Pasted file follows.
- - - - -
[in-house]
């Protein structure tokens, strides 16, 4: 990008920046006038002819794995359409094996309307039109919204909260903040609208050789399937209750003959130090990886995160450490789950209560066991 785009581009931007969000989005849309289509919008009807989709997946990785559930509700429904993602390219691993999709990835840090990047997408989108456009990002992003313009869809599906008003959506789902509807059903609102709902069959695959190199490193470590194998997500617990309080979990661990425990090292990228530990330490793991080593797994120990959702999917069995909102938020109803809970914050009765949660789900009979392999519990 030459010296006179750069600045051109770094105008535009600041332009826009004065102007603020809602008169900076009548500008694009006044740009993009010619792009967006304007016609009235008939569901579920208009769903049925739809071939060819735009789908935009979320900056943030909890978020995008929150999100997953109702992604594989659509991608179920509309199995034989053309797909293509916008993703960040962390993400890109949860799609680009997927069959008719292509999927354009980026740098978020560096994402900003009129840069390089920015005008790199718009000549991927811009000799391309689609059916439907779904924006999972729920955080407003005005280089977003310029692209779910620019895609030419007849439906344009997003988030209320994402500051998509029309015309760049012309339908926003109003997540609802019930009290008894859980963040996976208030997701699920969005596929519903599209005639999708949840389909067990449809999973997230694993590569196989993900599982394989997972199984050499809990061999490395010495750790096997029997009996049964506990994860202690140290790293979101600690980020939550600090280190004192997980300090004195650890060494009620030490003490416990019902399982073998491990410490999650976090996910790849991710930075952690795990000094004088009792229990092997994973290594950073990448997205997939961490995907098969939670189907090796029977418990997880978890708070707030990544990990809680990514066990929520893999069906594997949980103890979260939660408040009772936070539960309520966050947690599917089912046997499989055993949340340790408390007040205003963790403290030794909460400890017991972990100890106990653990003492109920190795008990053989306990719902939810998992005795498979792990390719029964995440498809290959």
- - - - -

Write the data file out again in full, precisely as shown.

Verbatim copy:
[in-house]
């Protein structure tokens, strides 16, 4: 990008920046006038002819794995359409094996309307039109919204909260903040609208050789399937209750003959130090990886995160450490789950209560066991 785009581009931007969000989005849309289509919008009807989709997946990785559930509700429904993602390219691993999709990835840090990047997408989108456009990002992003313009869809599906008003959506789902509807059903609102709902069959695959190199490193470590194998997500617990309080979990661990425990090292990228530990330490793991080593797994120990959702999917069995909102938020109803809970914050009765949660789900009979392999519990 030459010296006179750069600045051109770094105008535009600041332009826009004065102007603020809602008169900076009548500008694009006044740009993009010619792009967006304007016609009235008939569901579920208009769903049925739809071939060819735009789908935009979320900056943030909890978020995008929150999100997953109702992604594989659509991608179920509309199995034989053309797909293509916008993703960040962390993400890109949860799609680009997927069959008719292509999927354009980026740098978020560096994402900003009129840069390089920015005008790199718009000549991927811009000799391309689609059916439907779904924006999972729920955080407003005005280089977003310029692209779910620019895609030419007849439906344009997003988030209320994402500051998509029309015309760049012309339908926003109003997540609802019930009290008894859980963040996976208030997701699920969005596929519903599209005639999708949840389909067990449809999973997230694993590569196989993900599982394989997972199984050499809990061999490395010495750790096997029997009996049964506990994860202690140290790293979101600690980020939550600090280190004192997980300090004195650890060494009620030490003490416990019902399982073998491990410490999650976090996910790849991710930075952690795990000094004088009792229990092997994973290594950073990448997205997939961490995907098969939670189907090796029977418990997880978890708070707030990544990990809680990514066990929520893999069906594997949980103890979260939660408040009772936070539960309520966050947690599917089912046997499989055993949340340790408390007040205003963790403290030794909460400890017991972990100890106990653990003492109920190795008990053989306990719902939810998992005795498979792990390719029964995440498809290959």